From polishing copper to spicing up your bubble bath, beer’s a product that’s seen plenty of unexpected uses.  But this could be the first time it’s ever ended up in the tank of a car.

Drivers in Auckland, New Zealand, were recently pleased to receive a free fill-up from their local petrol station – with a biofuel made from beer.  DB Export, a New Zealand-based brewing company, unveiled their 98-octane biofuel, ‘Brewtroleum’, which contains ethanol from by-products of the beer-making process.

According to the company, Brewtroleum emits 8% less carbon than traditional petrol, and could help each driver to save over 250 tonnes of carbon emissions each year.]

‘This is a genuinely exciting opportunity,’ said Sean O’Donnell, DB’s head of domestic beer marketing.  ‘It’s a world-first, we’re helping Kiwis save the world by doing what they enjoy best – drinking beer.’

For environmentalists and beer enthusiasts alike, it looks like a significant step forward in the search for alternative fuel sources.  While they may not replace the commercial gas we use every day, biofuel experiments put energy use into the spotlight.

So just how does beer get turned into an energy source?

Brewing a biofuel

In any normal brewing process, yeast converts sugars into carbon dioxide and ethanol.  And, like many manufacturing processes, there’s plenty of waste left at the end.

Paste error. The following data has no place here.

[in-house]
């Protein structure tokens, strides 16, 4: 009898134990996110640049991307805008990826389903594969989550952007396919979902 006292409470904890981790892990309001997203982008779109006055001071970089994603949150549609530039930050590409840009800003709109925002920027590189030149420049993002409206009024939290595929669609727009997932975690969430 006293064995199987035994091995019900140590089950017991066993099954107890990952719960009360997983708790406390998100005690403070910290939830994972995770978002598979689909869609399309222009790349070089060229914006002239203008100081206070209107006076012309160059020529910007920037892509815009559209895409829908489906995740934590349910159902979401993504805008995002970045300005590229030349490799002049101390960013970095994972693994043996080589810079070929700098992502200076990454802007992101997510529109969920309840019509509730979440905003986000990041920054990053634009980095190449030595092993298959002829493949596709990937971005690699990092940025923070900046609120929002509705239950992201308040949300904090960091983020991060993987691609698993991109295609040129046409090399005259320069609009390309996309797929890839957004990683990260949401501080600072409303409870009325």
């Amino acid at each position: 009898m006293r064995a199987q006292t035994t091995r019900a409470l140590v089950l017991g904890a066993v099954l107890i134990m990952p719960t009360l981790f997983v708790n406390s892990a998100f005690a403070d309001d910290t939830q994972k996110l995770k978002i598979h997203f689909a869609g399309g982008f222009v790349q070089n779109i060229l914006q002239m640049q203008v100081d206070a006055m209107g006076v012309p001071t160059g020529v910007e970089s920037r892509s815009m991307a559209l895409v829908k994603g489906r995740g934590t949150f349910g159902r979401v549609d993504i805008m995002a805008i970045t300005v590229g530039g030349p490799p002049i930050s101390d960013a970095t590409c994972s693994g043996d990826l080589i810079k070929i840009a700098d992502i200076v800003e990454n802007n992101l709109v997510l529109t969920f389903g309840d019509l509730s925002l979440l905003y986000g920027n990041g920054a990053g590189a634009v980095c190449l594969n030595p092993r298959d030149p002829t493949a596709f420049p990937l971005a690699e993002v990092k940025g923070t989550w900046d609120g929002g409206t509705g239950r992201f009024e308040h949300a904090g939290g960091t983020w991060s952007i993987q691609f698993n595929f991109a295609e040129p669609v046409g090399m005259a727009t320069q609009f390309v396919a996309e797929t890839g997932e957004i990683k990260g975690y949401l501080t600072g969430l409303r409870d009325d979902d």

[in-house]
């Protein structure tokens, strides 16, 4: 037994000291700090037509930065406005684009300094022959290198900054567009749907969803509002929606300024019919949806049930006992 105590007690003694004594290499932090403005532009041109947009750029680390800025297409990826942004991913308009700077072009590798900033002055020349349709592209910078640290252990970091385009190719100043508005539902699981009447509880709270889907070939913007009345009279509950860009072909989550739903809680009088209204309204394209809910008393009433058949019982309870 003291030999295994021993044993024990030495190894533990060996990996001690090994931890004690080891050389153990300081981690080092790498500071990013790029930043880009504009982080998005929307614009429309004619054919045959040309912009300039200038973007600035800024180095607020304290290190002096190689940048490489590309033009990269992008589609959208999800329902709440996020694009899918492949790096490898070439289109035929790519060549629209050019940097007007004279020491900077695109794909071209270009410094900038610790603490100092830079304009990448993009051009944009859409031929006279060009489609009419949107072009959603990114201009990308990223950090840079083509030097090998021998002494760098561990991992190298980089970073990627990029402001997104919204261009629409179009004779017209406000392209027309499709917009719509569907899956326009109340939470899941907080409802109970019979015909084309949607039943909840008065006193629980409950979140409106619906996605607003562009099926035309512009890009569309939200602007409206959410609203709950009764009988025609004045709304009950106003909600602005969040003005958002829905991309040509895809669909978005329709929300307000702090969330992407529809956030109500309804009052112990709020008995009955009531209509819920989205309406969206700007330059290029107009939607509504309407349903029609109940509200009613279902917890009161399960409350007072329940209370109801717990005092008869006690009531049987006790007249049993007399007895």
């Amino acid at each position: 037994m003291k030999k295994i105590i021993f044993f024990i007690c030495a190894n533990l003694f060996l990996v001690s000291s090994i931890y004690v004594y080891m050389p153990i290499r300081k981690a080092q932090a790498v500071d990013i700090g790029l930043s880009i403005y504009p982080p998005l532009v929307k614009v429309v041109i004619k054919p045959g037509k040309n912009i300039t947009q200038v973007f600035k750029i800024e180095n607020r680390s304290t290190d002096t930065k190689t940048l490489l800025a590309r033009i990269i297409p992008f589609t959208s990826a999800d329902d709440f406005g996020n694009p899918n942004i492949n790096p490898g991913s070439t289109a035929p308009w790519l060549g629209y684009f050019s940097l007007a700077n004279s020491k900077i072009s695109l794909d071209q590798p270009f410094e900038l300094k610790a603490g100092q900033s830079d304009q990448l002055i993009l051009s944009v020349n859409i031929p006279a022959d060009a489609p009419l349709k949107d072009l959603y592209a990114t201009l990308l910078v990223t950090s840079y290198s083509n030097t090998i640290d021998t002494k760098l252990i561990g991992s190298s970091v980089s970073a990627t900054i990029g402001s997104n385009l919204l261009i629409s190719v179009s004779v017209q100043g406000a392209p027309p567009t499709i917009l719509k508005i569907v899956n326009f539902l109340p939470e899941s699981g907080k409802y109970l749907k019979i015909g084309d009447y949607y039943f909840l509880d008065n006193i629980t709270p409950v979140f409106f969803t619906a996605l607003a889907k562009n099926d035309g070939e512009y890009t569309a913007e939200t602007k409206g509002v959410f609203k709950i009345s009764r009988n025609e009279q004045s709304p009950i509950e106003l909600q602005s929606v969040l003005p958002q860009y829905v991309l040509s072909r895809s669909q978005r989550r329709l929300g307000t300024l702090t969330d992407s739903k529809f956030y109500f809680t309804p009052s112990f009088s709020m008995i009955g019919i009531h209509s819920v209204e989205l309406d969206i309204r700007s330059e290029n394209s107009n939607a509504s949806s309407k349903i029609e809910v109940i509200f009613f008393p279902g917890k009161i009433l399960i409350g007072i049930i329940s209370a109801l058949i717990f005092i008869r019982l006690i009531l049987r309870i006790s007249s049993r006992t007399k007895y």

DB Exports took 58,000 litres of yeast slurry – which would have otherwise been discarded or used as animal feed – and used it to make 30,000 litres of ethanol.

This ethanol was mixed with petrol to create a fuel that’s significantly lower in greenhouse gas emissions than traditional fuels.

So why should we care?

Any new fuel that can help to reduce our carbon emissions should be considered a step in the right direction.  But one of the main attractions of using biofuel – as opposed to fossil fuels – is its sustainability.

Fossil fuels can take millions of years to form, which means, as far as humans are concerned, we’re going to run out sooner or later.  But the production of ethanol and other fuels by organic matter – whether that’s beer, corn or algae – can be measured in days or weeks.

That gives us a level of control over our energy sources that we just can’t have with fossil fuels: in theory, we could replenish our fuel year after year through sustainable farming practices.

But will it take off?

Unfortunately, like many great ideas, the reality isn’t always as simple as the theory.

There’s only so much land on our planet that we can devote to growing organic matter – and the world’s demands for food are more urgent than its demands for petrol.

In the UK, for example, biofuel use in 2009 required around 1.4 million hectares of overseas farmland – an area roughly the size of Northern Ireland – just to provide 3% of our transport fuel.  That’s a lot of potential food sacrificed for a small gain in fuel.

That’s why ‘second generation’ biofuel sources, such as Brewtroleum – which use the waste products of organic matter already grown for some other purpose – could help to avoid the loss of valuable farming land, while still letting us put environmentally-friendly biofuels to good use.

Would you buy a boiler that runs on beer-based biofuel?  And should companies be doing more to get the most out of their waste products?  Leave your comments below.

*The content of this blog post is intended for general information purposes only and shall not be construed as advice or recommendation on any subject matter. Information given shall in no case exempt you from conducting your own checks.

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